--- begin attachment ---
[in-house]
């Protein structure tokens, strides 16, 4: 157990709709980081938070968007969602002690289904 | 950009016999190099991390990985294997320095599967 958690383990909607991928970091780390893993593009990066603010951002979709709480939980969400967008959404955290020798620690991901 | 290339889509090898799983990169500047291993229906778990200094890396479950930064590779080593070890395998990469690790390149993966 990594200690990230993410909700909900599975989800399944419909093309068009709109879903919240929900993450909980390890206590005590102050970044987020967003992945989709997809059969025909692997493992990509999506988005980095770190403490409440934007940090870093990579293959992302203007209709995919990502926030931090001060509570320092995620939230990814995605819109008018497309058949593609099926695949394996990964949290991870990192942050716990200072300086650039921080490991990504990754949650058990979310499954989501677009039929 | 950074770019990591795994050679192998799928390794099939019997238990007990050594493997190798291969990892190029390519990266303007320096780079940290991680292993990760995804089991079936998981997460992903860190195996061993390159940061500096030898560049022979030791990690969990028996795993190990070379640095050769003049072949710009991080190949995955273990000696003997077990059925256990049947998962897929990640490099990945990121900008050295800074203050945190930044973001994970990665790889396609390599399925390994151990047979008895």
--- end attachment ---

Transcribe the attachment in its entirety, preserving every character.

[in-house]
């Protein structure tokens, strides 16, 4: 157990709709980081938070968007969602002690289904 | 950009016999190099991390990985294997320095599967 958690383990909607991928970091780390893993593009990066603010951002979709709480939980969400967008959404955290020798620690991901 | 290339889509090898799983990169500047291993229906778990200094890396479950930064590779080593070890395998990469690790390149993966 990594200690990230993410909700909900599975989800399944419909093309068009709109879903919240929900993450909980390890206590005590102050970044987020967003992945989709997809059969025909692997493992990509999506988005980095770190403490409440934007940090870093990579293959992302203007209709995919990502926030931090001060509570320092995620939230990814995605819109008018497309058949593609099926695949394996990964949290991870990192942050716990200072300086650039921080490991990504990754949650058990979310499954989501677009039929 | 950074770019990591795994050679192998799928390794099939019997238990007990050594493997190798291969990892190029390519990266303007320096780079940290991680292993990760995804089991079936998981997460992903860190195996061993390159940061500096030898560049022979030791990690969990028996795993190990070379640095050769003049072949710009991080190949995955273990000696003997077990059925256990049947998962897929990640490099990945990121900008050295800074203050945190930044973001994970990665790889396609390599399925390994151990047979008895």